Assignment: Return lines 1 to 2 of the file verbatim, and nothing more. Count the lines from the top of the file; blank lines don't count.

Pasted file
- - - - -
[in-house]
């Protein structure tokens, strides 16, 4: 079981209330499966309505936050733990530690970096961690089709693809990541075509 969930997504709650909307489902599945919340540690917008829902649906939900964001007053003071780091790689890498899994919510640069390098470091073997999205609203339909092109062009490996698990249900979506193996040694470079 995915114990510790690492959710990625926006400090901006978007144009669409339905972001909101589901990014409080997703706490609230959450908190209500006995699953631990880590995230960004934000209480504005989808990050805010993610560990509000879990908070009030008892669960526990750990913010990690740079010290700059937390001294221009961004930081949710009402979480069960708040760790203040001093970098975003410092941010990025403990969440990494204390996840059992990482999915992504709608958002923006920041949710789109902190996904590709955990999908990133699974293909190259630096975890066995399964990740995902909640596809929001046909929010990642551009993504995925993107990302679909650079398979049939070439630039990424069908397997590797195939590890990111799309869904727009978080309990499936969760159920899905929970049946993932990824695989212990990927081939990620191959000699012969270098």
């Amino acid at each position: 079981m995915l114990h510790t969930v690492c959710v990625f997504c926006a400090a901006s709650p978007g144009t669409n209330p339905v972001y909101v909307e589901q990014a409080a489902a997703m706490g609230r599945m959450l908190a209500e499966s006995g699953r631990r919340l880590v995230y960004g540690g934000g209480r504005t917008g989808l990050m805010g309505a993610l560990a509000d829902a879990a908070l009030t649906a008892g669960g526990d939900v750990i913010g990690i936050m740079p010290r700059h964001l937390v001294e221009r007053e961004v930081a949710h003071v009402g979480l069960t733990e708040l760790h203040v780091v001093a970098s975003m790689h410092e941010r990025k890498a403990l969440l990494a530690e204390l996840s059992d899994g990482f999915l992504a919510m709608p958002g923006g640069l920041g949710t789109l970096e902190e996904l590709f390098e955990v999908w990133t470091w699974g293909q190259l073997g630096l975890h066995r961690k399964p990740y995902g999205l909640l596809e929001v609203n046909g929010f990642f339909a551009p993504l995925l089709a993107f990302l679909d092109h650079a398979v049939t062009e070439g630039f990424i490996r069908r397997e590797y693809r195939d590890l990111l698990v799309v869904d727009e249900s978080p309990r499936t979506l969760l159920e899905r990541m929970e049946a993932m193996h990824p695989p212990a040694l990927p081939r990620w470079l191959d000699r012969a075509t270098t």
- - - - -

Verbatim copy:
[in-house]
């Protein structure tokens, strides 16, 4: 079981209330499966309505936050733990530690970096961690089709693809990541075509 969930997504709650909307489902599945919340540690917008829902649906939900964001007053003071780091790689890498899994919510640069390098470091073997999205609203339909092109062009490996698990249900979506193996040694470079 995915114990510790690492959710990625926006400090901006978007144009669409339905972001909101589901990014409080997703706490609230959450908190209500006995699953631990880590995230960004934000209480504005989808990050805010993610560990509000879990908070009030008892669960526990750990913010990690740079010290700059937390001294221009961004930081949710009402979480069960708040760790203040001093970098975003410092941010990025403990969440990494204390996840059992990482999915992504709608958002923006920041949710789109902190996904590709955990999908990133699974293909190259630096975890066995399964990740995902909640596809929001046909929010990642551009993504995925993107990302679909650079398979049939070439630039990424069908397997590797195939590890990111799309869904727009978080309990499936969760159920899905929970049946993932990824695989212990990927081939990620191959000699012969270098």